The outline of the book goes like this:

1.Truth about reality is knowable
2. Opposites cannot both be true
3. The theistic God exists
4. Miracles are possible
5. Miracles performed in connection with a truth claim are acts of God to confirm the truth of God through a messenger of God
6. The New Testament documents are reliable
7. As witnessed in the New Testament, Jesus is God incarnate
8. Jesus’ claim to divinity was proven by an unique convergence of miracles/his resurrection
9. Therefore, Jesus was God in human flesh.
10. Whatever Jesus (who is God) affirmed as true, is true
11. Jesus affirmed that the Bible is the Word of God
12. Therefore, it is true that the Bible is the Word of God

We notice in Point #1 that Geisler and Turek are aware that we are living in a somewhat post-modern culture. That is why they point to the issue that truth is knowable. As seen above, the classical apologist generally starts with the evidence for God outside the Bible and then works his way to demonstrating that such a God would want to reveal more of Himself to the human race through special revelation. Hence, classical apologetics relies heavily on natural theology. Of course, the classical apologist knows that many faiths try to use miracles to validate the truth of their religion. Therefore, the classical apologist demonstrates that many of the miracle claims outside the Christian faith are lacking in historical/evidential support.

While natural laws may be descriptive, they certainly are not prescriptive. Therefore, the classical apologist will demonstrate that there are good philosophical reasons to believe that miracles are both possible and actual.

Reasonable-Faith-Christian-Truth-and-Apologetics-by-Craig-William-Lane-and

Probably the most well know defender of the faith that utilizes the classical model is William Lane Craig. If you watch any of the debates with Craig, anyone can see Craig utilize cosmology and other arguments for God outside the Bible before providing evidence about the resurrection of Jesus.

Classical apologetics has also been practiced by Augustine, Anselm, and Thomas Aquinas. Modern classical apologists also include Winfried Corduan, John Gerstner, Stuart Hackett, Peter Kreeft, C. S. Lewis, J. P. Moreland, and R. C. Sproul,.

Practical Application: In my conversations, classical apologetics is always utilized. So in many of the discussions between  the following topics come up:

  1. How do you explain the Origin of the Universe?
  2. How do you explain the Mathematical Fine-Tuning of the Universe?
  3. How do you explain the Terrestrial Fine-Tuning of Planet Earth?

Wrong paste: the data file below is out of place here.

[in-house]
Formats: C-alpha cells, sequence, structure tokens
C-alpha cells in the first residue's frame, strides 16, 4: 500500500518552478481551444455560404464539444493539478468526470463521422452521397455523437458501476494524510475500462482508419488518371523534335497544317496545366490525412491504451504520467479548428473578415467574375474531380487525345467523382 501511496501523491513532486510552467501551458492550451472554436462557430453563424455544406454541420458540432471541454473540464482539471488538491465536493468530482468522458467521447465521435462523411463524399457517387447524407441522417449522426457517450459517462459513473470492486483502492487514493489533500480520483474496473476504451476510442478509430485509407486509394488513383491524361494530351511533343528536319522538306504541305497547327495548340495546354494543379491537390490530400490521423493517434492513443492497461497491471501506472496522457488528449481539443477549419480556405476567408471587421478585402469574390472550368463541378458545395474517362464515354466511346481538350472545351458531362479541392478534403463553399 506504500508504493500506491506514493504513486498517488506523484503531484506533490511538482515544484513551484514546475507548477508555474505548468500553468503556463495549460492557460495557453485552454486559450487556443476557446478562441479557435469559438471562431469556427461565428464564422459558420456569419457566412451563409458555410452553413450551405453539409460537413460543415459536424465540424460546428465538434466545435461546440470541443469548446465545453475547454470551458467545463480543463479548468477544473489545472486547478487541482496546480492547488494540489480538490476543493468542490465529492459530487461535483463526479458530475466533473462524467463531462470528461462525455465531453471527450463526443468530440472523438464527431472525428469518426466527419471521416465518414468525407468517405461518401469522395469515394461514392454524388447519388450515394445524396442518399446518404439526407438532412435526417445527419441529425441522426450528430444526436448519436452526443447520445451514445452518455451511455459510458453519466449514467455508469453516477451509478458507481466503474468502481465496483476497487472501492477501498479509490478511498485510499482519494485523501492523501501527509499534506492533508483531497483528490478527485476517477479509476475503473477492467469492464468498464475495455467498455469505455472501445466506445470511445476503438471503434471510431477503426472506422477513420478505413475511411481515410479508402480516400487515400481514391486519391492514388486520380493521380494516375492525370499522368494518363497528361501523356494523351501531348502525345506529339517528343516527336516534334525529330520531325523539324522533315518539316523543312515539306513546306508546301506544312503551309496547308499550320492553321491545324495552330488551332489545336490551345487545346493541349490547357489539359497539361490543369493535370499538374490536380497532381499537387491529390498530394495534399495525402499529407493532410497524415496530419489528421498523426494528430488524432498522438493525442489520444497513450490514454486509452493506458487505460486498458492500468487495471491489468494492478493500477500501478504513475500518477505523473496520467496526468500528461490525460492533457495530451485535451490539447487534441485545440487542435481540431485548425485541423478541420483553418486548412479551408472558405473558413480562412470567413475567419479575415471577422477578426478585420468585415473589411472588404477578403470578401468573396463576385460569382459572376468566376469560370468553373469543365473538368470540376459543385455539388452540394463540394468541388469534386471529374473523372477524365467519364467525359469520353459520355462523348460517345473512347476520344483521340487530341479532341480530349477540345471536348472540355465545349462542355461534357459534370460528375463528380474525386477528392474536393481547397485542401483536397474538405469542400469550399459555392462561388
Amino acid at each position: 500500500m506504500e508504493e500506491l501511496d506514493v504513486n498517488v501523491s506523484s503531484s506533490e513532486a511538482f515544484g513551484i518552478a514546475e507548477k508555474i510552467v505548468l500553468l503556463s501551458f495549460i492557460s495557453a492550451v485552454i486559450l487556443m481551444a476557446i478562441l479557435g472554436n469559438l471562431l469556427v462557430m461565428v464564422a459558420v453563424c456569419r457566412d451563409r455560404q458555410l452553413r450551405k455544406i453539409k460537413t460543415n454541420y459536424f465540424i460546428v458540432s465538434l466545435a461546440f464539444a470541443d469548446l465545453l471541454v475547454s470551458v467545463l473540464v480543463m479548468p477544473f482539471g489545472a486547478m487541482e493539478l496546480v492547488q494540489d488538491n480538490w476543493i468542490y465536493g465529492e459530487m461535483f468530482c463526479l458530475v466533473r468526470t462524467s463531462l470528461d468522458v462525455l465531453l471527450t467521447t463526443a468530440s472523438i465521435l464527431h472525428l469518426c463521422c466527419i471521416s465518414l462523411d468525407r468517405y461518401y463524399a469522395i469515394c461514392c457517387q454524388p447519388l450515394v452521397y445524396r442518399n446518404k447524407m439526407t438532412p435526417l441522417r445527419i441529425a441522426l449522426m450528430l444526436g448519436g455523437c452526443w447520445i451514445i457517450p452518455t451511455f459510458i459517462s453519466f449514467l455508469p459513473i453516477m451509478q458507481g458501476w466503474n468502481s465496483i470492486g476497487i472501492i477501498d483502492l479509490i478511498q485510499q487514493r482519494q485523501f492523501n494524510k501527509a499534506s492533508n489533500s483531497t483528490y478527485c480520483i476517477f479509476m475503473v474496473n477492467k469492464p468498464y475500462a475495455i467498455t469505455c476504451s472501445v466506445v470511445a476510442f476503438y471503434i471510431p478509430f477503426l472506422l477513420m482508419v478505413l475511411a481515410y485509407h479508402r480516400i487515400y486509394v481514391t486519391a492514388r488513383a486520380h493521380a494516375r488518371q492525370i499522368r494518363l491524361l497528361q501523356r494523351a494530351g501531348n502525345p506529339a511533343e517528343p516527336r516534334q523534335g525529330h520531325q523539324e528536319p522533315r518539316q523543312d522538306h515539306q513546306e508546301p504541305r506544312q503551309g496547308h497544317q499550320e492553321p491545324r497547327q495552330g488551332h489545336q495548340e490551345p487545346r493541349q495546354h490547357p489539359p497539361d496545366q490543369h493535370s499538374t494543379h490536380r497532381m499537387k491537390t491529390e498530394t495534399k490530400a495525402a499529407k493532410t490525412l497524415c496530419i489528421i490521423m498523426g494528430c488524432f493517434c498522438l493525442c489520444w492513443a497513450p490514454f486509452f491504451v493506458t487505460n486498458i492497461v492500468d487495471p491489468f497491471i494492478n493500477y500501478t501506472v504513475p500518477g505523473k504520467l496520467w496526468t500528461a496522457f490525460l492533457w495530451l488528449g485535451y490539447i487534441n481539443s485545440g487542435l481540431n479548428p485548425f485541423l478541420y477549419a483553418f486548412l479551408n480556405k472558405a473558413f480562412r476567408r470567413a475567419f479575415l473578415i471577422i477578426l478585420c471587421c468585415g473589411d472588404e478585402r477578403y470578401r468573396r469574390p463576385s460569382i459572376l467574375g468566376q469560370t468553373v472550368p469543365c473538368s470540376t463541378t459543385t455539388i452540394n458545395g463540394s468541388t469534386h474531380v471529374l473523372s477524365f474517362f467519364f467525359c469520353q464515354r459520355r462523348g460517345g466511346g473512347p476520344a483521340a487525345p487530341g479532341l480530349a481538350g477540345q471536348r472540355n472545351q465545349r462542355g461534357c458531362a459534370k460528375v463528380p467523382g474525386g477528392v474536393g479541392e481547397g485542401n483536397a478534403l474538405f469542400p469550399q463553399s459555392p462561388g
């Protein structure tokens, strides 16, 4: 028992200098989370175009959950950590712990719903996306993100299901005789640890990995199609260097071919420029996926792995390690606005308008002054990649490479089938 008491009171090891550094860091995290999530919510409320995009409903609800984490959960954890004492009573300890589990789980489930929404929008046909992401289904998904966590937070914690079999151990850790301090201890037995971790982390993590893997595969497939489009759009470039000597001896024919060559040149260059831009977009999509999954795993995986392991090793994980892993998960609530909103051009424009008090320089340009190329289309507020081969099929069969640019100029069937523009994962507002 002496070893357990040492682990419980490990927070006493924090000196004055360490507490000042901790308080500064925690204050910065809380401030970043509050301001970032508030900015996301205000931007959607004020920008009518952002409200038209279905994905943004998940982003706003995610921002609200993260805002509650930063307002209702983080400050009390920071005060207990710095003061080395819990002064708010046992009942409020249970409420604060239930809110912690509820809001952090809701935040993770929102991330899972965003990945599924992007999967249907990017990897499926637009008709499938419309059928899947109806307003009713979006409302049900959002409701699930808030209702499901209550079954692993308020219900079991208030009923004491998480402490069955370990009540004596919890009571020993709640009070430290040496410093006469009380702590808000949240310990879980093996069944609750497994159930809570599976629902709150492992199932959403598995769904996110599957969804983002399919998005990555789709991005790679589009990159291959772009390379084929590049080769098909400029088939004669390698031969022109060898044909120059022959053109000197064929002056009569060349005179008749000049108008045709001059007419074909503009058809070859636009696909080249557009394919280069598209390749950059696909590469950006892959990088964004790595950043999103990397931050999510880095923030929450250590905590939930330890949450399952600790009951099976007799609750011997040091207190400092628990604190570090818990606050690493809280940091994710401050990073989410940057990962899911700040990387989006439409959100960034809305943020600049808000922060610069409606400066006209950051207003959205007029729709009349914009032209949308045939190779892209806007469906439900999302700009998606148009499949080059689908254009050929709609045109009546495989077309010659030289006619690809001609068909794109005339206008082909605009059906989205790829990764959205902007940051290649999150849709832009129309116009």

4. How do you explain the Biological Fine-Tuning of Complex Life on Earth?
  5. How do you explain the Informational Fine-Tuning of the DNA molecule?
  6. How do you explain the Origin of Mathematical Laws?
  7. How do you explain the Origin of Logical Laws?
  8. How do you explain the Origin of Physical/Natural Laws?
  9. How do you explain the Origin of the First Cell?
  10. How do you explain the Origin of Human Reason?
  11. How do you explain the Origin of Human Consciousness?
  12. How do you explain the Origin of Objective Morality?
  13. How do you explain Ultimate Meaning in Life?
  14. How do you explain Ultimate Value in Life?
  15. How do you explain Ultimate
    Purpose
    in Life?

What’s the bottom line?  If you want to go engage a college campus without apologetic training, you can forget it. Campuses today are not totally post modern. We have many students who are a cross between modernism and post modernism. But it’s not just the campuses. With the advent of the internet, people have access to more info than ever. They can watch a few You Tube clips and decide what they want to do with their beliefs. The misinformation out there abounds. It’s only going to get worse. If you want to be a  follower of Jesus in today’s world, you can’t just say you believe it cause the Spirit is your confirmation. Not to mention if you do say that, you now sound no different than a Mormon. And you may say it is true cause you live a holy and ethical life. That is good. But people from other faiths can do that as well. So the days of simply giving people the Gospel without any apologetics are over! 

[1] Garrett J. Deweese, Doing Philosophy as a Christian (Downers Grove, ILL: IVP Publishers, 2012), 78-79.